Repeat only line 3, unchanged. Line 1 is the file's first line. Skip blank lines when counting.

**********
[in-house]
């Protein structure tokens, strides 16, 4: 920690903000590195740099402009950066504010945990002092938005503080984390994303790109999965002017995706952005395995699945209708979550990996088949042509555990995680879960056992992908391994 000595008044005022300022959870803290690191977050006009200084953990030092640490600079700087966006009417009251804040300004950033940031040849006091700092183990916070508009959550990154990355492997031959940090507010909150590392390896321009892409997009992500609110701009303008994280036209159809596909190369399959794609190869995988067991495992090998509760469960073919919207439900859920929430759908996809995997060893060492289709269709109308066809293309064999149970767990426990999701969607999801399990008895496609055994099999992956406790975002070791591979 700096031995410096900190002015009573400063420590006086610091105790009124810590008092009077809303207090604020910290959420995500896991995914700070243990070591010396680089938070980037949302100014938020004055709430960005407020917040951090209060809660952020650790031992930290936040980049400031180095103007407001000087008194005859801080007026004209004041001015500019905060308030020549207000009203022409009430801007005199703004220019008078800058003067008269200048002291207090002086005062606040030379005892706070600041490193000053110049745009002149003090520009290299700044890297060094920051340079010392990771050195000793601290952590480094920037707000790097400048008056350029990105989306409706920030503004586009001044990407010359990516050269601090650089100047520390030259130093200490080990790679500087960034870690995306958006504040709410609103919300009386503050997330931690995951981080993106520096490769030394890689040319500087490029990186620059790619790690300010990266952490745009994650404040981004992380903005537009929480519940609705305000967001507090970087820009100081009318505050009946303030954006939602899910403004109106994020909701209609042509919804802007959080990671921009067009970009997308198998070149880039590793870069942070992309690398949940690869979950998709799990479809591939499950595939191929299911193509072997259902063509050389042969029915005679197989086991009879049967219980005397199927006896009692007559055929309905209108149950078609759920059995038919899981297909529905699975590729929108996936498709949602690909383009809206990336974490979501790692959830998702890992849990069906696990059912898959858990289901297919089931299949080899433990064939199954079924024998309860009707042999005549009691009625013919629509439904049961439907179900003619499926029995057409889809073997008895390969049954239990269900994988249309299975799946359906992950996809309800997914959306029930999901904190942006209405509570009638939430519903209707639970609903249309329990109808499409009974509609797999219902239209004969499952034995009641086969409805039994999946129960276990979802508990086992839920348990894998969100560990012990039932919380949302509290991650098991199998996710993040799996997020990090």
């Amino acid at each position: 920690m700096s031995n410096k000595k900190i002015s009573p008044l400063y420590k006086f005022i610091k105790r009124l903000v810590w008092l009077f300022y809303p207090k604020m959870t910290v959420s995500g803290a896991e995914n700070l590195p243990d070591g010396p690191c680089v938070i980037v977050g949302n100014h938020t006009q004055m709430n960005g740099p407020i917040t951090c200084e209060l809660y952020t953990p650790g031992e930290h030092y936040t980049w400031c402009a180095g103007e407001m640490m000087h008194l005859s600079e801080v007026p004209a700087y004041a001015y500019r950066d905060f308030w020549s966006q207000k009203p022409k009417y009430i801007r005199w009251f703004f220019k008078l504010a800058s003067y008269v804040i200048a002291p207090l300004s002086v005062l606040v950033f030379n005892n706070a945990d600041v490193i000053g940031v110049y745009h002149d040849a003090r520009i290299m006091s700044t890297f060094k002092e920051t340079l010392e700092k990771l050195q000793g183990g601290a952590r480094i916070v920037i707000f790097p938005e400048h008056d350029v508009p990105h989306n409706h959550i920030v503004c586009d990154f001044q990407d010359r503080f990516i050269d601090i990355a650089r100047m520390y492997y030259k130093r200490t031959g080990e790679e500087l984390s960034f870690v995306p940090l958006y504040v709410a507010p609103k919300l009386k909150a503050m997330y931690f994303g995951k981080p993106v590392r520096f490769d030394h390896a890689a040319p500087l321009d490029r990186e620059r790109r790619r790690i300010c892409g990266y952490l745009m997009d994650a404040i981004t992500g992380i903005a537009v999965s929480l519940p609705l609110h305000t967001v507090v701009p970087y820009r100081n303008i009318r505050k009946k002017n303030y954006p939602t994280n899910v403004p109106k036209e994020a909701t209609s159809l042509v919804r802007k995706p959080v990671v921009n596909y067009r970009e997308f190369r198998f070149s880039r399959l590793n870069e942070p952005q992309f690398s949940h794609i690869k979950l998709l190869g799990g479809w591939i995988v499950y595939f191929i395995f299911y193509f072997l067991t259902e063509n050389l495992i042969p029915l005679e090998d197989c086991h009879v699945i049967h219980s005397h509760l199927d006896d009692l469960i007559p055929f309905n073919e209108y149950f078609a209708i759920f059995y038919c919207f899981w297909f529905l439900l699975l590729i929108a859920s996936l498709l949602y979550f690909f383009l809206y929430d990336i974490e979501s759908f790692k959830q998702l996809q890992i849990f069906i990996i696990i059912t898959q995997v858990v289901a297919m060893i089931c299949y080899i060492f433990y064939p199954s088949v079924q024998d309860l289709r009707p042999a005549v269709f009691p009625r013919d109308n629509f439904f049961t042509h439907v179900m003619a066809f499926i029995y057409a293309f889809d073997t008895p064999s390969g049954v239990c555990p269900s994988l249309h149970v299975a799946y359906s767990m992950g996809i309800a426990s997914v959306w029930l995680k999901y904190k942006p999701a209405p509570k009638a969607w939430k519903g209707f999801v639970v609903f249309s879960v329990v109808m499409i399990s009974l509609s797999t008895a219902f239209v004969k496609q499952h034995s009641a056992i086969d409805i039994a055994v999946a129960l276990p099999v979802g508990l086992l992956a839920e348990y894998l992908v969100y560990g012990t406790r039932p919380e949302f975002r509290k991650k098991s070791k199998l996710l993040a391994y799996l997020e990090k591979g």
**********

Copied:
């Amino acid at each position: 920690m700096s031995n410096k000595k900190i002015s009573p008044l400063y420590k006086f005022i610091k105790r009124l903000v810590w008092l009077f300022y809303p207090k604020m959870t910290v959420s995500g803290a896991e995914n700070l590195p243990d070591g010396p690191c680089v938070i980037v977050g949302n100014h938020t006009q004055m709430n960005g740099p407020i917040t951090c200084e209060l809660y952020t953990p650790g031992e930290h030092y936040t980049w400031c402009a180095g103007e407001m640490m000087h008194l005859s600079e801080v007026p004209a700087y004041a001015y500019r950066d905060f308030w020549s966006q207000k009203p022409k009417y009430i801007r005199w009251f703004f220019k008078l504010a800058s003067y008269v804040i200048a002291p207090l300004s002086v005062l606040v950033f030379n005892n706070a945990d600041v490193i000053g940031v110049y745009h002149d040849a003090r520009i290299m006091s700044t890297f060094k002092e920051t340079l010392e700092k990771l050195q000793g183990g601290a952590r480094i916070v920037i707000f790097p938005e400048h008056d350029v508009p990105h989306n409706h959550i920030v503004c586009d990154f001044q990407d010359r503080f990516i050269d601090i990355a650089r100047m520390y492997y030259k130093r200490t031959g080990e790679e500087l984390s960034f870690v995306p940090l958006y504040v709410a507010p609103k919300l009386k909150a503050m997330y931690f994303g995951k981080p993106v590392r520096f490769d030394h390896a890689a040319p500087l321009d490029r990186e620059r790109r790619r790690i300010c892409g990266y952490l745009m997009d994650a404040i981004t992500g992380i903005a537009v999965s929480l519940p609705l609110h305000t967001v507090v701009p970087y820009r100081n303008i009318r505050k009946k002017n303030y954006p939602t994280n899910v403004p109106k036209e994020a909701t209609s159809l042509v919804r802007k995706p959080v990671v921009n596909y067009r970009e997308f190369r198998f070149s880039r399959l590793n870069e942070p952005q992309f690398s949940h794609i690869k979950l998709l190869g799990g479809w591939i995988v499950y595939f191929i395995f299911y193509f072997l067991t259902e063509n050389l495992i042969p029915l005679e090998d197989c086991h009879v699945i049967h219980s005397h509760l199927d006896d009692l469960i007559p055929f309905n073919e209108y149950f078609a209708i759920f059995y038919c919207f899981w297909f529905l439900l699975l590729i929108a859920s996936l498709l949602y979550f690909f383009l809206y929430d990336i974490e979501s759908f790692k959830q998702l996809q890992i849990f069906i990996i696990i059912t898959q995997v858990v289901a297919m060893i089931c299949y080899i060492f433990y064939p199954s088949v079924q024998d309860l289709r009707p042999a005549v269709f009691p009625r013919d109308n629509f439904f049961t042509h439907v179900m003619a066809f499926i029995y057409a293309f889809d073997t008895p064999s390969g049954v239990c555990p269900s994988l249309h149970v299975a799946y359906s767990m992950g996809i309800a426990s997914v959306w029930l995680k999901y904190k942006p999701a209405p509570k009638a969607w939430k519903g209707f999801v639970v609903f249309s879960v329990v109808m499409i399990s009974l509609s797999t008895a219902f239209v004969k496609q499952h034995s009641a056992i086969d409805i039994a055994v999946a129960l276990p099999v979802g508990l086992l992956a839920e348990y894998l992908v969100y560990g012990t406790r039932p919380e949302f975002r509290k991650k098991s070791k199998l996710l993040a391994y799996l997020e990090k591979g």